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Architecting multi sided business 2

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My presentation to the IASA UK conference, April 2013.

Publicada em: Negócios, Tecnologia
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Architecting multi sided business 2

  1. 1. Richard Veryard IASA UK Conference April 2013 Architecting the Multi-Sided Business 2
  2. 2. Agenda  A modern business typically needs to operate in multiple markets simultaneously, and satisfy the overlapping needs of different stakeholders.  The emerging architectural response to this challenge is to configure the enterprise as a platform of services, rather than a traditional value chain.  But this kind of transformation involves profound architectural challenges, which business architects need to be able to master.
  3. 3. Compare and Contrast Platform Strategies We cannot understand what makes these companies different by analyzing the things they have in common.
  4. 4. Compare and Contrast  Activity architecture  Marketing  R&D  Partnerships  Information architecture  Customers  Products & Services  Partners  Platform Strategy  Business Service  Management Structure?  Culture? Similarities Differences Which architectural viewpoint helps understand strategy?
  5. 5. Governance  Responsibility View  Cybernetic View Original cartoon by Manu Cornet
  6. 6. Who does this guy think he is?
  7. 7. Organizing Principles builds management reporting lines around job functions -- such as product management, development, softw are testing. where multi-disciplinary teams work on specific feature sets together. Functional Organization Product Organization This is what Steve Sinofsky preaches and practices. Manu Cornet’s cartoon of Microsoft is thought to be a coded reference to Sinofsky. Sinofsky left Microsoft in November 2012.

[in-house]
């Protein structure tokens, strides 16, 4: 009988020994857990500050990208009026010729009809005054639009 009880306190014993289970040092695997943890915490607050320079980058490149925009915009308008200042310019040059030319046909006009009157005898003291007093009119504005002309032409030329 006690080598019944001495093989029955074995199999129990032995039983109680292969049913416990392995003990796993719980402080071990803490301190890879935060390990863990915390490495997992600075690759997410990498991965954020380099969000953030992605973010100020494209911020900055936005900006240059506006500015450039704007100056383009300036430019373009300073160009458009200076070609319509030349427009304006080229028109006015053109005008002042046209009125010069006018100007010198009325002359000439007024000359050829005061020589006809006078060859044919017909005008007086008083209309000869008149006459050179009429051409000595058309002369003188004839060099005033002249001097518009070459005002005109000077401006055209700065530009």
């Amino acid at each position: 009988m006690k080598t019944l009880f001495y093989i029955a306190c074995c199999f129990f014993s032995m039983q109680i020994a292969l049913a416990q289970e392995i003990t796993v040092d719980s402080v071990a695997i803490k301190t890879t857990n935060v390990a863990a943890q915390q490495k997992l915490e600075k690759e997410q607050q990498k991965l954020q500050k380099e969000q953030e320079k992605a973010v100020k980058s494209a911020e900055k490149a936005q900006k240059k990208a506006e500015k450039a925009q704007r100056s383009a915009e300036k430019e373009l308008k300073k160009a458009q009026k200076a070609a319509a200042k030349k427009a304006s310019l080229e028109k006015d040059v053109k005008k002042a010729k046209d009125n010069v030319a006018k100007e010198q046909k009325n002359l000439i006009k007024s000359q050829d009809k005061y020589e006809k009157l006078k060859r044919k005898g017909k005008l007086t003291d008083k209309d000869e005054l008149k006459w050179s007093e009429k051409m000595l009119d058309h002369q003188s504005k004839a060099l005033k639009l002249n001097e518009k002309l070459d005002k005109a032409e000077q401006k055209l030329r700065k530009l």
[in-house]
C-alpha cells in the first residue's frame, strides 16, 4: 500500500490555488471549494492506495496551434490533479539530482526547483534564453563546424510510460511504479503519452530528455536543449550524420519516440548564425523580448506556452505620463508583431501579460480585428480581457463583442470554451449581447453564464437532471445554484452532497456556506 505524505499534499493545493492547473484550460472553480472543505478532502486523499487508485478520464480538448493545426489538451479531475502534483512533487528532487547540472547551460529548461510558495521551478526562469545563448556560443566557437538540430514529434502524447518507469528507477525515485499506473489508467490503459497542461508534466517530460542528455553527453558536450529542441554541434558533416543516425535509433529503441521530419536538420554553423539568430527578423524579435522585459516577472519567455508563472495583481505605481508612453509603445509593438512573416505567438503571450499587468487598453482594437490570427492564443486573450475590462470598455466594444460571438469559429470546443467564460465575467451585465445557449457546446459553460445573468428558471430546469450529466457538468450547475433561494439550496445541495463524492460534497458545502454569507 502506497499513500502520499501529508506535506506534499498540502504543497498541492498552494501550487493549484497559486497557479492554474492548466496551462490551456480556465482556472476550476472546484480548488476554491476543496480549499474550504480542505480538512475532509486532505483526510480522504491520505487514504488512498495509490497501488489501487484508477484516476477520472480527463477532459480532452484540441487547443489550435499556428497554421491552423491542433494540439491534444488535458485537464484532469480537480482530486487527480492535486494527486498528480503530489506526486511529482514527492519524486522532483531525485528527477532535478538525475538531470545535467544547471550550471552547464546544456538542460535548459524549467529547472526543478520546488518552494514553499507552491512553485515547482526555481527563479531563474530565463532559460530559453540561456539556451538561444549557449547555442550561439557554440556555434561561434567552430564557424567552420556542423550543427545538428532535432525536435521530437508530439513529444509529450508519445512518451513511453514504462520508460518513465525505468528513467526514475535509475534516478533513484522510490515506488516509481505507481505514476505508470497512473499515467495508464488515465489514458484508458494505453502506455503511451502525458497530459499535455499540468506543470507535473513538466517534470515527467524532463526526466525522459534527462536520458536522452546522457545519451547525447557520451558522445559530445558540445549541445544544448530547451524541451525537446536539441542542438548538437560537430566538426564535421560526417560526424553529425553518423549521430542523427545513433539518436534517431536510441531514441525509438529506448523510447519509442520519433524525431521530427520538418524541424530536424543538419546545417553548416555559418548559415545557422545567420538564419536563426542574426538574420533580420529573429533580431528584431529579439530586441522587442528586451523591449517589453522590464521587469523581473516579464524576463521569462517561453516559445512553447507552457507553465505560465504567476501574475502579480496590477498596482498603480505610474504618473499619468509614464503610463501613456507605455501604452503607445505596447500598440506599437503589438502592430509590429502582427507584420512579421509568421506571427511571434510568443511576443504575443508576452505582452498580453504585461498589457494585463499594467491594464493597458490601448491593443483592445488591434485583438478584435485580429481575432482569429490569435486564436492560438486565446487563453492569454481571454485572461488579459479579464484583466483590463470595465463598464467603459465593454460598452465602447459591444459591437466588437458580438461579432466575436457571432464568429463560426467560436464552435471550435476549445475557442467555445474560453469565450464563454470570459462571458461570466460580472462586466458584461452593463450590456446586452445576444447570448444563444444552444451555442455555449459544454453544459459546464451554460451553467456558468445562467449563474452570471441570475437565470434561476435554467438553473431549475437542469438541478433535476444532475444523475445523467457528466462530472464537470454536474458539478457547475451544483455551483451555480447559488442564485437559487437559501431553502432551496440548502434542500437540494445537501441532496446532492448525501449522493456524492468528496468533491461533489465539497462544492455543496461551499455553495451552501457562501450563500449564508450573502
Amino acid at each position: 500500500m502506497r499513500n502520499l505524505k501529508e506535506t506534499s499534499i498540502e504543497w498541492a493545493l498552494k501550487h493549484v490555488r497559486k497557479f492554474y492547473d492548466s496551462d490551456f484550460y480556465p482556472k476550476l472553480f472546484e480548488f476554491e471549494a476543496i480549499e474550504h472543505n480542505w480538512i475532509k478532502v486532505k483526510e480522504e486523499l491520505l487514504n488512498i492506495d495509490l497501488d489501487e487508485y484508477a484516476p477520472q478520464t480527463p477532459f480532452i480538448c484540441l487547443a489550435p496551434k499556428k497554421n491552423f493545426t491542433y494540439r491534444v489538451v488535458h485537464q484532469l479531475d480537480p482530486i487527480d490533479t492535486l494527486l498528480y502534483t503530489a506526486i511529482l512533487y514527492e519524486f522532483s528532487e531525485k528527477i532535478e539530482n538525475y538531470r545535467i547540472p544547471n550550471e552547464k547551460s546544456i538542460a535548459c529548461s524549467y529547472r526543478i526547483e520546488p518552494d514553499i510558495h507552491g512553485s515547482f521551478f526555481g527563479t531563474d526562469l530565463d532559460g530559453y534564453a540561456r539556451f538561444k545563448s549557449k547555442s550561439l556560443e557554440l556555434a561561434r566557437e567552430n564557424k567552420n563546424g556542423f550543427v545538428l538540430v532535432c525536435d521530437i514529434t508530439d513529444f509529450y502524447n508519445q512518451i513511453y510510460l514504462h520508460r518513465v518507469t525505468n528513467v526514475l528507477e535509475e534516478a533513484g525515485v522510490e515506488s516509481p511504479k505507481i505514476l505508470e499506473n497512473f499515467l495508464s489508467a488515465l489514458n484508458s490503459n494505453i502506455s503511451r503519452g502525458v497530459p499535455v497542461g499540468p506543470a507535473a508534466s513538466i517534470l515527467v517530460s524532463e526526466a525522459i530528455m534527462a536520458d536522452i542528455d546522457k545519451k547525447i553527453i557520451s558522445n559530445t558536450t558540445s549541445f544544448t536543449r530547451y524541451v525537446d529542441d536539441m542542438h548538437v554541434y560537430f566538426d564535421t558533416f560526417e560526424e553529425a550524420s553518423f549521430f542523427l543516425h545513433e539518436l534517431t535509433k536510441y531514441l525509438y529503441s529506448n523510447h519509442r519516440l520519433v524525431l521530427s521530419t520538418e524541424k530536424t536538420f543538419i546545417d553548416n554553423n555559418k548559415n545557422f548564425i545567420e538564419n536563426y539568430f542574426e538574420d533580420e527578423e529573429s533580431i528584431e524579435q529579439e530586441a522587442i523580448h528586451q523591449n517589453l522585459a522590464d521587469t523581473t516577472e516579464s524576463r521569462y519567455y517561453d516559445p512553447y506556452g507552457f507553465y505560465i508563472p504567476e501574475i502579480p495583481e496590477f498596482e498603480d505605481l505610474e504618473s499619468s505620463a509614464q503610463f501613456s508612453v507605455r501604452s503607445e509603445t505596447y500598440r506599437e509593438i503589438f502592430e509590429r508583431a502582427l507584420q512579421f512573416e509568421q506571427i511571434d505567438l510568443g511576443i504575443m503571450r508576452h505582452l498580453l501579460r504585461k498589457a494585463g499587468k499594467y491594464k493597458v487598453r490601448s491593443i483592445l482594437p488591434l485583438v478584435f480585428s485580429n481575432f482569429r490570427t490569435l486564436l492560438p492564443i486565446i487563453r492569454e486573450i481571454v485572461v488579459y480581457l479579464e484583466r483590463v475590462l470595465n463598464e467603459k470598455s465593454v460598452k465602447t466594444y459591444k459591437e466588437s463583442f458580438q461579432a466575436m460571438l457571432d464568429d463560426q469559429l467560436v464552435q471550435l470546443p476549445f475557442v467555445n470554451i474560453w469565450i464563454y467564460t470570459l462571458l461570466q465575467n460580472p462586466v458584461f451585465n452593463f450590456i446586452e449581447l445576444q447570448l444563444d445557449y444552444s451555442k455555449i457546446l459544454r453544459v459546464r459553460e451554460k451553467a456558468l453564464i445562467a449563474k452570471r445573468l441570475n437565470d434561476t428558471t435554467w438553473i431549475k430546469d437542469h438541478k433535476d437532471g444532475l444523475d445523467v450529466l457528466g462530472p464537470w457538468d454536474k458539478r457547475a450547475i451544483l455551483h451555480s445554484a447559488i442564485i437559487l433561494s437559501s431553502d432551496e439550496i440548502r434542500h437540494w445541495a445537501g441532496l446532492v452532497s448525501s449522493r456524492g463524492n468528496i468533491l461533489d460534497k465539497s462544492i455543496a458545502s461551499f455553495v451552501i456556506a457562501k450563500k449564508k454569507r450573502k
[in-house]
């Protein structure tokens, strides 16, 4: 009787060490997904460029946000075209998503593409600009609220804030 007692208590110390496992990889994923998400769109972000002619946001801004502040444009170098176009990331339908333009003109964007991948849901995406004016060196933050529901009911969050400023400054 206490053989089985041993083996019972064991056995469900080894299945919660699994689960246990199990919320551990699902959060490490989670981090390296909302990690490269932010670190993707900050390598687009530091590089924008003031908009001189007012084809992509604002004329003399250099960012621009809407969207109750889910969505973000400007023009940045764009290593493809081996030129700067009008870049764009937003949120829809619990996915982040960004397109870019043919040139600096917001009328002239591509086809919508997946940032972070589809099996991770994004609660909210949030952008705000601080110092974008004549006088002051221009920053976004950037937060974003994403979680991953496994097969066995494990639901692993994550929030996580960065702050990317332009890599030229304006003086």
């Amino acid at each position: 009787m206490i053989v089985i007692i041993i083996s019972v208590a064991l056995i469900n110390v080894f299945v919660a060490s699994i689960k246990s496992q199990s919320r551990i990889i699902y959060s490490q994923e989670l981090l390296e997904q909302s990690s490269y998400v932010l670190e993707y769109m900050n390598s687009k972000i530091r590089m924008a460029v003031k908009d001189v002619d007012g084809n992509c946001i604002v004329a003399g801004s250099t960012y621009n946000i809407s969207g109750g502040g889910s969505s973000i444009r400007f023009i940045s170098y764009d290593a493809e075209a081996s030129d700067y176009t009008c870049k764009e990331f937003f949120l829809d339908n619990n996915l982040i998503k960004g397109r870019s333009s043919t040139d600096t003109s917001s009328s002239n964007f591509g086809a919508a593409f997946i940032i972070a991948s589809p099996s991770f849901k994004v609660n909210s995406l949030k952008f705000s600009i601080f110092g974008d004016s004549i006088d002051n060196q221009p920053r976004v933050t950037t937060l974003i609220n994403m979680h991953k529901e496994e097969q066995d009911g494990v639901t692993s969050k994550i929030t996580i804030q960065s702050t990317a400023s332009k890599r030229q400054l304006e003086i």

8. 8. MOTIVATION VIEW What the business wants CAPABILITY VIEW What the business does CYBERNETIC VIEW How the business thinks ACTIVITY VIEW How the business does KNOWLEDGE VIEW What business knows RESPONSIBILITY VIEW Who Whom Six Views of Business including business service and platform configuration
  9. 9. Cybernetic View
  10. 10. Where is Michael Porter now? Value Chain Shared Value
  11. 11. Platform Types  Same-Side Platform  Multi-Sided Platform  Market-Making  Audience-Making  Demand Coordination
  12. 12. Other Platform Examples  Nike+ Accelerator  Department Stores (e.g. J C Penny)  Media (e.g. Disney)  Telecoms
  13. 13. Market Platform (Retail Example) Traditional Platform Consumer Retailer Farmer Manufacturer Caterer Consumer Retailer Farmer Manufacturer Caterer Asymmetric Design  Economics of Scale, Scope  Economics of Alignment, Governance Indirect relationships
  14. 14. Audience-Making Platform (Media) A Media information aggregator builds a relationship with end users and connects them to various retailers and Contents / Services Providers. Source: Maat International
  15. 15. Key Platform Measures how easily others can plug into the platform to share and transact how well the platform attracts participants, both producers and consumers Connection Gravity Flow how well the platform fosters the exchange and co-creation of value Source: Mark Bonchek and Sangeet Paul Choudary HBR
  16. 16. Key Platform Capabilities Making it easy for others to plug into the platform and enables interactions between participants. For example, Apple provides developers with the OS and underlying code libraries; YouTube provides hosting infrastructure to creators; Wikipedia provides writers with the tools to collaborate on an article; and JC Penney provides stores to its boutique partners. Attracting critical mass of participants. Platform builders must pay attention to the design of incentives, reputation systems, and pricing models. They must also leverage social media to harness the network effect for rapid growth. For example, developers and users (Apple, Android). Buyers and sellers (Amazon, eBay). The Toolbox The Magnet The Matchmaker Fostering the flow of value by making connections between producers and consumers. Capturing and leveraging rich data to facilitate connections between producers and consumers. For example, Google matches the supply and demand of online content, while marketplaces like eBay match buyers to relevant products Source: Mark Bonchek and Sangeet Paul Choudary HBR